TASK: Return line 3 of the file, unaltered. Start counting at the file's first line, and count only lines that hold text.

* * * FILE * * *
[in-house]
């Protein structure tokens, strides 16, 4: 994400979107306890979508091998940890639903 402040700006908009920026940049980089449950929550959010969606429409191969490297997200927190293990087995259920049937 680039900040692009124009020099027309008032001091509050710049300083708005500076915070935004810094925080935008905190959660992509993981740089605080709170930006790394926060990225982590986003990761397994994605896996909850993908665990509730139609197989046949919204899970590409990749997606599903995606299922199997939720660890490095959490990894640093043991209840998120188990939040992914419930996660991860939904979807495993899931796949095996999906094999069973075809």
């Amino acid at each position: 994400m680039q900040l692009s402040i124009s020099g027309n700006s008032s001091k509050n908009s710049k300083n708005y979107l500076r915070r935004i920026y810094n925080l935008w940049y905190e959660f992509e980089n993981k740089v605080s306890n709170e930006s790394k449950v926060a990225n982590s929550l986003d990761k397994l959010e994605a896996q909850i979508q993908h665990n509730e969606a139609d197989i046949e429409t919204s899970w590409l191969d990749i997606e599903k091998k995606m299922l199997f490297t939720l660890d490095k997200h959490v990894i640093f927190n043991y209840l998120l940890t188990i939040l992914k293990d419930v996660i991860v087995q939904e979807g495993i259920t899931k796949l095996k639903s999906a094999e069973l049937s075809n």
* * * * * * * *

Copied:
């Amino acid at each position: 994400m680039q900040l692009s402040i124009s020099g027309n700006s008032s001091k509050n908009s710049k300083n708005y979107l500076r915070r935004i920026y810094n925080l935008w940049y905190e959660f992509e980089n993981k740089v605080s306890n709170e930006s790394k449950v926060a990225n982590s929550l986003d990761k397994l959010e994605a896996q909850i979508q993908h665990n509730e969606a139609d197989i046949e429409t919204s899970w590409l191969d990749i997606e599903k091998k995606m299922l199997f490297t939720l660890d490095k997200h959490v990894i640093f927190n043991y209840l998120l940890t188990i939040l992914k293990d419930v996660i991860v087995q939904e979807g495993i259920t899931k796949l095996k639903s999906a094999e069973l049937s075809n």